- Dibble, C. (2001) Theory in a Complex World: GeoGraph Computational Laboratories. Unpublished Ph.D. Dissertation, University of California Santa Barbara, Santa Barbara.Google Scholar
- Dibble, C. (Unpublished paper) Theory in a Complex World: GeoGraph Computational Laboratories.Google Scholar
- Eck, J.E. (2005) Using Crime Pattern Simulations to Elaborate Theory. Paper presented at the American Society of Criminology, Toronto.Google Scholar
- Eck, J.E. and Liu, L. (2004) Routine Activity Theory in a RA/CA Crime Simulation. Paper presented at the American Society of Criminology, Nashville, TN.Google Scholar
- Epstein, J.M. and Axtell, R. (1996) Growing Artificial Societies. Washington DC: Brookings Institution Press.Google Scholar
- ESRI (2003) Business Location Data. Redlands, CA: Environmental Systems Research Institute.Google Scholar
- ESRI (2005) ArcGIS 9.1. Redlands, CA: Environmental Systems Research Institute.Google Scholar
- Gilbert, N. and Doran, J. (eds) (1994) Simulating Societies: The Computer Simulation of Social Phenomena. London: University College London Press.Google Scholar
- Gilbert, N. and Terna, P. (1999) How to Build and Use Agent-based Models in Social Science. Discussion Paper. Retrieved 9/30/2003, 2003, from the World Wide Web:http://web.econ.unito.it/terna/deposito/gil_ter.pdf.
- Gilbert, N. and Troitzsch, K.G. (1999) Simulation for the Social Scientist. Buckingham: Open University Press.Google Scholar
- Groff, E.R. (2007c) Spatio-Temporal Aspects of Routine Activities and the Distribution of Street Robbery. In Liu, L. and Eck, J. (eds) Artificial Crime Analysis Systems: Using Computer Simulations and Geographic Information Systems. Hershey, PA: Idea Group.Google Scholar
- Harvey, D. (1969) Explanation in Geography. London: Edward Arnold Publishers.Google Scholar
- Huisman, O. and Forer, P. (1998) Computational Agents and Urban Life Spaces: A Preliminary Realization of the Time–Geography of Student Lifestyles. Paper presented at the GeoComputation 98, Bristol, UK.Google Scholar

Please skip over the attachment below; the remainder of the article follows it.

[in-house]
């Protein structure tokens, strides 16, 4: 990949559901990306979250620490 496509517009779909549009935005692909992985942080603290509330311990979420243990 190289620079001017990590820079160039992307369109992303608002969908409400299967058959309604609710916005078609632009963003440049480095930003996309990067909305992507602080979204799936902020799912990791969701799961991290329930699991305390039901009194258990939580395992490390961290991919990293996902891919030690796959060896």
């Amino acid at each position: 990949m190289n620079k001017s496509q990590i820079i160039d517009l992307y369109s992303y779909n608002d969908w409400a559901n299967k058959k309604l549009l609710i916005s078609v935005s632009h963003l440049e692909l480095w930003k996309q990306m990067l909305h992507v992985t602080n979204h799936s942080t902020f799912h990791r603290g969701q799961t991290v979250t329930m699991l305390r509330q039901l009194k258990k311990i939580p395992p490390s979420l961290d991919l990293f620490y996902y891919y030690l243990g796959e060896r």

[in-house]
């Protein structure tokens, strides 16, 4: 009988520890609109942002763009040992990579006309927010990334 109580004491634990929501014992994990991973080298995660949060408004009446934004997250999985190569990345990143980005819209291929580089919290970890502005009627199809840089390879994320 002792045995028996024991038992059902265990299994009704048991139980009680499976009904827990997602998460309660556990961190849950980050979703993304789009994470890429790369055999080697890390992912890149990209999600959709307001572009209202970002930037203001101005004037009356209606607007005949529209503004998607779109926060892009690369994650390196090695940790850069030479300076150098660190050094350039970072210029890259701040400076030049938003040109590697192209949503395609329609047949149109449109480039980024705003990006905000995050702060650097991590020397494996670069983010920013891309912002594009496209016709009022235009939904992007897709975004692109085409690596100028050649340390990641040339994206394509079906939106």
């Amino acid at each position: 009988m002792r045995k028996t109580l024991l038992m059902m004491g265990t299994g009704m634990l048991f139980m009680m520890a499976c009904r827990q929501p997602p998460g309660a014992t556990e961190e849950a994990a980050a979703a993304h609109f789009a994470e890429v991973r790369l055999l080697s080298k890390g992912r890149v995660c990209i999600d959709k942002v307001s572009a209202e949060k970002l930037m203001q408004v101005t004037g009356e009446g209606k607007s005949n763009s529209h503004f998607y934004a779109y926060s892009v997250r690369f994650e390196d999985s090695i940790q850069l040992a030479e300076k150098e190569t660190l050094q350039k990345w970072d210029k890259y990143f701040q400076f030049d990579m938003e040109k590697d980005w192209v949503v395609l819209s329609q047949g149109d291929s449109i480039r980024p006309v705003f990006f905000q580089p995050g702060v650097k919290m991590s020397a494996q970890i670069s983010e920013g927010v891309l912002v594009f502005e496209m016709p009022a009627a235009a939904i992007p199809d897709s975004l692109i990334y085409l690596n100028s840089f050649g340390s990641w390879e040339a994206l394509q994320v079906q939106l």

- Jeffery, C.R. (1971) Crime Prevention Through Environmental Design. Beverly Hills, CA: Sage Publications.Google Scholar
- Lempert, R. (2002) Agent-Based Modeling as Organizational and Public Policy Simulators. Paper presented at the Arthur M. Sackler Colloquium of the National Academy of Sciences, Irvine, CA.Google Scholar
- Newman, O. (1972) Defensible Space: Crime Prevention Through Environmental Design. New York: Macmillan.Google Scholar
- Newton, R.R. and Rudestam, K.E. (1999) Your Statistical Consultant: Answers to Your Data Analysis Questions. Thousand Oaks: Sage.Google Scholar
- Ostrom, T.M. (1988) Computer Simulation: The Third Symbol System. Journal of Experimental Psychology. Vol. 24, pp 381–392.Google Scholar
- Parker, D.C., Berger, T. and Manson, S.M. (2001) Agent-Based Models of Land-Use/Land-Cover Change in LUCC Report Series No. 6: LUCC Focus 1 Office Anthropological Center for Training and Research on Global Environmental Change, Indiana University.Google Scholar
- Shannon, D.M. and Davenport, M.A. (2001) Using SPSS to Solve Statistical Problems: A Self-Instruction Guide. Upper Saddle River, NJ: Prentice-Hall Inc.Google Scholar
- Tesfatsion, L. (2001) Guest Editorial Agent-Based Modeling of Evolutionary Economic Systems. Computation. Vol. 5, No. 5, pp 437–441.Google Scholar
- U.S. Census Bureau (Cartographer) (2000) Census 2000: Summary Tape File 1 (SF1).Google Scholar
- U.S. Census Bureau. (2002) County Business Patterns. U.S. Census Bureau. Retrieved, from the World Wide Web:http://censtats.census.gov/cbpnaic/cbpnaic.shtml.
- Visher, C A and Roth, J.A. (1986) Participation in Criminal Careers. In Blumstein, A., Cohen, J., Roth, J. A., and Visher, C. A. (eds) Criminal Careers and “Career Criminals”. Vol. I. Washington DC: National Academy Press, pp 211–229.Google Scholar